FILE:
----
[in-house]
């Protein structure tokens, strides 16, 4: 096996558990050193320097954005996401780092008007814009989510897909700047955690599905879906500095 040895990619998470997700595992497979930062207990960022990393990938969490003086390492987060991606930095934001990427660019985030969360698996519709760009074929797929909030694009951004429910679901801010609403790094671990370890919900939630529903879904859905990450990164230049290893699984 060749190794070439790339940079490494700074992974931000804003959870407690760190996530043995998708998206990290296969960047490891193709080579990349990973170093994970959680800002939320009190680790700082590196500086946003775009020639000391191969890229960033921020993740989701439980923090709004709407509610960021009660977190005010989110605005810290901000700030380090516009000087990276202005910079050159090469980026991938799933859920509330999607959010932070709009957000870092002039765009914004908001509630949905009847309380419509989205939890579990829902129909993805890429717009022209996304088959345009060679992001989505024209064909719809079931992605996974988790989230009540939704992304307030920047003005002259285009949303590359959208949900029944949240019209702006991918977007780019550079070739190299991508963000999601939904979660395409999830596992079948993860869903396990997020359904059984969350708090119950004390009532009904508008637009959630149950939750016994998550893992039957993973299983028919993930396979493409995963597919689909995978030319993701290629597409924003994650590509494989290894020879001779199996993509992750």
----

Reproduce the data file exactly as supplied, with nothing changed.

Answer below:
[in-house]
């Protein structure tokens, strides 16, 4: 096996558990050193320097954005996401780092008007814009989510897909700047955690599905879906500095 040895990619998470997700595992497979930062207990960022990393990938969490003086390492987060991606930095934001990427660019985030969360698996519709760009074929797929909030694009951004429910679901801010609403790094671990370890919900939630529903879904859905990450990164230049290893699984 060749190794070439790339940079490494700074992974931000804003959870407690760190996530043995998708998206990290296969960047490891193709080579990349990973170093994970959680800002939320009190680790700082590196500086946003775009020639000391191969890229960033921020993740989701439980923090709004709407509610960021009660977190005010989110605005810290901000700030380090516009000087990276202005910079050159090469980026991938799933859920509330999607959010932070709009957000870092002039765009914004908001509630949905009847309380419509989205939890579990829902129909993805890429717009022209996304088959345009060679992001989505024209064909719809079931992605996974988790989230009540939704992304307030920047003005002259285009949303590359959208949900029944949240019209702006991918977007780019550079070739190299991508963000999601939904979660395409999830596992079948993860869903396990997020359904059984969350708090119950004390009532009904508008637009959630149950939750016994998550893992039957993973299983028919993930396979493409995963597919689909995978030319993701290629597409924003994650590509494989290894020879001779199996993509992750």